The other day I posted a link to an article about some families who discovered the children they adopted from Ethiopia had not been orphaned as their adoption agencies had told them. When I read the article and the comments that followed, I was truly disgusted by the completely awful comments directed towards the families profiled in the story. Most of the worst offenders – no, I should say almost ALL of the worst offenders – were from other adoptive parents. My heart was breaking for the families in their stories. Not only are they dealing with one of the worst imagined scenarios – that their child might have been fraudulently placed for adoption – but then their own community turns on them.
This article has generated a lot of hits on the blog and I've been following some of the thoughts adoptive parents are expressing on their blogs and forums. One thing I saw really struck at me.
An AP blogger wrote about how reading this article made her look at her own daughter (adopted from Ethiopia) and made her realize that she hadn't been really dealing with the reality of her birth story. That she had fallen so in love with her child that she sometimes forgot that she hadn't given birth to her. That she realizes the pitfalls that being an internationally and transracially adopted child will affect her daughter and she's scared. Yet, despite the fears, she was going to face them head on and, as she wrote, "open the floodgates."
I was really heartened to read this. I felt like this made everything I do worthwhile. And since I have so many adoptive parent readers, I wanted to pose a challenge and some future scenarios.
The fears are often: What if:
- my child resents being adopted?
- my child grows up to be critical about adoption?
- my child grows up and doesn't love me or consider me her "real" parent?
- my child rejects me
- my child has a life of pain because of the adoption
These fears are often what makes adoptive parents cling tighter to living in dichotomies, burying their heads in the sand, and putting on the blindfolds. Which can be easier to do when they're younger.
But what if you think of things less in terms of what you can control in order to shelter and hide the truth from yourself and your adopted child and to avoid the pain for right now, and more in terms of what you can begin to discover together now that might strengthen the relationship in the future? Plants don't bloom when they're suffocated and sheltered. Especially when they've been re-potted or re-planted to a different place. It takes a lot more work to take a plant native to Zone 2 and have them successfully thrive in Zone 4.
I've said it many times before but I think it's always worth repeating. Adult adoptees eventually find out if their parents hid the truth from them or tried to shelter them from the truth about their histories. We also learn pretty quick when parents can't deal with racism. That makes us wonder why in the heck we were adopted if our parents were so afraid to deal with racism and issues of birth families and birth countries. I think it's pretty clear that a relationship that seems built on lies does not bode well for the future.
Think of it this way. You are emotionally investing in your future relationship with your child. Be honest with them. Don't hide information. Deal with the ugliness that comes with adoption. One of the things that bums me out the most is how much our society just can't deal with the truth that adoption is about LOSS, LOSS, LOSS. That doesn't mean all adopted people are emotional wrecks. But it does mean that the child's first family was torn apart for some reason and everyone involved will have to deal with the ramifications of that.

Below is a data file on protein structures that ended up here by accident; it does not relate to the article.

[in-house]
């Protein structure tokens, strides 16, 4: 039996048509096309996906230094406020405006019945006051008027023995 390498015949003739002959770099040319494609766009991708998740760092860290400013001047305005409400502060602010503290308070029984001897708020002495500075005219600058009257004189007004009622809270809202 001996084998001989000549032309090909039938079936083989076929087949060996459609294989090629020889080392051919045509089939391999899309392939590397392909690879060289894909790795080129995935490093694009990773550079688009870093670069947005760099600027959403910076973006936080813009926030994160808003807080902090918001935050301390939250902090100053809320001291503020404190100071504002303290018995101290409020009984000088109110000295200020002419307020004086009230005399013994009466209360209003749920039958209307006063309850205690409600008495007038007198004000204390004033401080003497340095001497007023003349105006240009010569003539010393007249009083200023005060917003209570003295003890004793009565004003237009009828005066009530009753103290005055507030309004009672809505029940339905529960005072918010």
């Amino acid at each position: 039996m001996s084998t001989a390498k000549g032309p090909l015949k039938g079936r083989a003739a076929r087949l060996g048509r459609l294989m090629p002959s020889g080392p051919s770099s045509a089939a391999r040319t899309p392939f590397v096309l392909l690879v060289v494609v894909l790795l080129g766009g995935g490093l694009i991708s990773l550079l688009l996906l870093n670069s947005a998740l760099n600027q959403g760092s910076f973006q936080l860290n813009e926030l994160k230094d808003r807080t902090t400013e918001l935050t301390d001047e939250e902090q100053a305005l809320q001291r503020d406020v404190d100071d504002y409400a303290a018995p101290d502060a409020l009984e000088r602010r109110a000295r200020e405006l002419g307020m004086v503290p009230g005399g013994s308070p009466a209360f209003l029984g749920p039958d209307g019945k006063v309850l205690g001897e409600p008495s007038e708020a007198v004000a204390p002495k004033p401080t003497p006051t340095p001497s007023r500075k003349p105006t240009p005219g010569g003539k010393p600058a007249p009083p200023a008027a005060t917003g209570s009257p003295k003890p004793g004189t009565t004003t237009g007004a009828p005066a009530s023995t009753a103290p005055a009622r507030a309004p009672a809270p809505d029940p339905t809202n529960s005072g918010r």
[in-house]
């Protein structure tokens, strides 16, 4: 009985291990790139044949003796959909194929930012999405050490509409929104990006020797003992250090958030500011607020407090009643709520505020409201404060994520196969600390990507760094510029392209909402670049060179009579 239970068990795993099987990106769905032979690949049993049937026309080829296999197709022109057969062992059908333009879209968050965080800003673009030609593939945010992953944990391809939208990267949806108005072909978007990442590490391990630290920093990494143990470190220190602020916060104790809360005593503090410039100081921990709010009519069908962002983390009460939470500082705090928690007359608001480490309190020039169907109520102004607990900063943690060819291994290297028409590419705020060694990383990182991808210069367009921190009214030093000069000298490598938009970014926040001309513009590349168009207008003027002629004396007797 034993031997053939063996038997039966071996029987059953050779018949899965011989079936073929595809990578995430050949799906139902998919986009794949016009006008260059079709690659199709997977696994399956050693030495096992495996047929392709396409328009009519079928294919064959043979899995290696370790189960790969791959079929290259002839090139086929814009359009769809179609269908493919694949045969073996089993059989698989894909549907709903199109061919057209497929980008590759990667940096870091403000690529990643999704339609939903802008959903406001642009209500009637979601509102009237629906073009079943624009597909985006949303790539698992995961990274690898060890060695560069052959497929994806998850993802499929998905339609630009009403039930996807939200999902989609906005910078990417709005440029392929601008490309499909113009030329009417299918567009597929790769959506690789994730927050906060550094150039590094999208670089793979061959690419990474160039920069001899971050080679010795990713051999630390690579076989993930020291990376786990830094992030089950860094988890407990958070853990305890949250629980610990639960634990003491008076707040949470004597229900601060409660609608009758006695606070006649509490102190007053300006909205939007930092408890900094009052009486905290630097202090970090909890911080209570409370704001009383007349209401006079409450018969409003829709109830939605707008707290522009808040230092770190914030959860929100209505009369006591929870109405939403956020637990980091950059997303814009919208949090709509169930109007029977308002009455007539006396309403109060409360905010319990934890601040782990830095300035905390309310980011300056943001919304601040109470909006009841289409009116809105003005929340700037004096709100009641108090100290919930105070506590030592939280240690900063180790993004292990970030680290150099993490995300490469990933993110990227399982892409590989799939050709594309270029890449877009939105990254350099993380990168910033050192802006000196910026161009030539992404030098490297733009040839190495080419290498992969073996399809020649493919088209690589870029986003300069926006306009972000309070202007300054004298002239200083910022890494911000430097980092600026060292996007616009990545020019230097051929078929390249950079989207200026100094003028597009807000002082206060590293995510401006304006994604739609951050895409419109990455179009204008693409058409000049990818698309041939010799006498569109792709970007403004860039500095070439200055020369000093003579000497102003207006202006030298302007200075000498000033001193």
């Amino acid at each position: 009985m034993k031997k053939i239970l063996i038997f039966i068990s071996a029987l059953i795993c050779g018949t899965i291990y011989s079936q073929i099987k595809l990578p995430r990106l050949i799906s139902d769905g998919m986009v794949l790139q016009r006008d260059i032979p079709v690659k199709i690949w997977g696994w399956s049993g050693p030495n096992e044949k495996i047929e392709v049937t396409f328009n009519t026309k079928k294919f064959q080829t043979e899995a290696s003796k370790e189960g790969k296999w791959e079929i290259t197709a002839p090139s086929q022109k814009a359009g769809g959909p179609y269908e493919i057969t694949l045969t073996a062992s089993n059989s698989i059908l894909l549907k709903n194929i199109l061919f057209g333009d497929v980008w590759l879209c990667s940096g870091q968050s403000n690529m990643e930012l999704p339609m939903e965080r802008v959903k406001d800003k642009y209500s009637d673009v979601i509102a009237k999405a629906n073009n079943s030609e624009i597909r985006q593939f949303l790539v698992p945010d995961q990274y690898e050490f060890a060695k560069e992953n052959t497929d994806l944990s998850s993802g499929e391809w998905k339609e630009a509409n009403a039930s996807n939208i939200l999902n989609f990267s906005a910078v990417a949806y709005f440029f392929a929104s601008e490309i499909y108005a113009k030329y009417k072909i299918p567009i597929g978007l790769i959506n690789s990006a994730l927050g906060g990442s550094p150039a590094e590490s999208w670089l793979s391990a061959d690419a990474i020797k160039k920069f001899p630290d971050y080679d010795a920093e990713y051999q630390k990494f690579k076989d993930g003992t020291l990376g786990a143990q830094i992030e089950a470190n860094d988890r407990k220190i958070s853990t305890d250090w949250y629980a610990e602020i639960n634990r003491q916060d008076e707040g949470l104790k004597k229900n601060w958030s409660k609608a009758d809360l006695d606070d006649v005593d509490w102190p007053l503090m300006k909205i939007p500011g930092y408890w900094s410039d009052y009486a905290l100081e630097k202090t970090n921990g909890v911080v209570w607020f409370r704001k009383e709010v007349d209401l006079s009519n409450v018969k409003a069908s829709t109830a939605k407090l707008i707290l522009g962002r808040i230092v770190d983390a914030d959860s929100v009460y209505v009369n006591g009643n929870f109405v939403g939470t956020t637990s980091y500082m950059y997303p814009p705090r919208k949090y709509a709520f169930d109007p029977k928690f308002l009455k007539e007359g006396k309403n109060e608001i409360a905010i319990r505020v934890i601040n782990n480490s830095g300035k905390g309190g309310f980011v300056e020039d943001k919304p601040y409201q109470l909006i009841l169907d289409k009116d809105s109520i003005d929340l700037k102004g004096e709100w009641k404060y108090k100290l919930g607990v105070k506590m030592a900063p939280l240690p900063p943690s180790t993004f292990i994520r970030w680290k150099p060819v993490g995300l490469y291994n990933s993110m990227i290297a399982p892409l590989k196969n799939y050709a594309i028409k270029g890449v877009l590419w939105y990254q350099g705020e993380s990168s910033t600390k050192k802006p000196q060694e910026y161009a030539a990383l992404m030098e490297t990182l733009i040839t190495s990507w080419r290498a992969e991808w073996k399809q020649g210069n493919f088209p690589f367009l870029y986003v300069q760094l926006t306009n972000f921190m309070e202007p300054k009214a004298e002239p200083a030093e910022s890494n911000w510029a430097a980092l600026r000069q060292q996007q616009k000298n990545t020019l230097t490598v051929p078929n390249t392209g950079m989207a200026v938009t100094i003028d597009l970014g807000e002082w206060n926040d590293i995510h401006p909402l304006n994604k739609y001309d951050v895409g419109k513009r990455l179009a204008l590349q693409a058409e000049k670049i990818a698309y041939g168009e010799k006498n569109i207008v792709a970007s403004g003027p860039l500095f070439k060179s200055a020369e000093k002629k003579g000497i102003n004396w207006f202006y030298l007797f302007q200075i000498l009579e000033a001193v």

Most parents are so overwhelmed and focused with the day-to-day parenting issues that it's convenient to leave these big ethical issues pushed to the side.
I'm challenging you to push them back in.
Don't just nickel-and-dime your way into these issues. Remember, you are investing in a more honest and healthy relationship with your child, who some day might stand there, arms on hips, staring you down, demanding answers. Invest now so that those answers are about why you won't let them borrow the car on a Friday night, rather than why you lied to them about their adoption history or why you didn't deal with racism.
I rarely comment on adoptive parent blogs, but in this case I did. I encouraged the parent to open those floodgates. She was worried about all the scary things that might come with that; but then again, I saw it differently. I saw it as a way to open the gates to more honest and trusting relationship in the future.
If any of you were wondering, I did not link to the blog I mentioned because I did not want to inundate her with hits on her personal blog.
Not an adoption story per se, that is it's not the focus of this New York Times story. But, I think this is an interesting article nonetheless – especially since it's about a non-normative family structure. I think it's fascinating that they are featuring single moms who chose the adoption route rather than other routes to becoming parents.
Like Lili’s dolls, the circle that radiates out from this
two-bedroom ranch house in the New Jersey suburb of Moorestown is a
largely female world. Fran and her daughters spend much of their time
outside school and work with a small group of other single mothers and
their girls. Among them is Fran’s friend of 10 years, Nancy Clark. Fran
is 49; Nancy is 50. Six years ago, they went together to China to adopt
Lili and Nancy’s daughter Katelei, whom they called “salt-and-pepper twins" because Lili had fair skin and Katelei is darker.
the summers, Fran, Nancy, their friends Lynne Rose and Susan Bacso and
the women’s total of eight daughters, all adopted from China, drive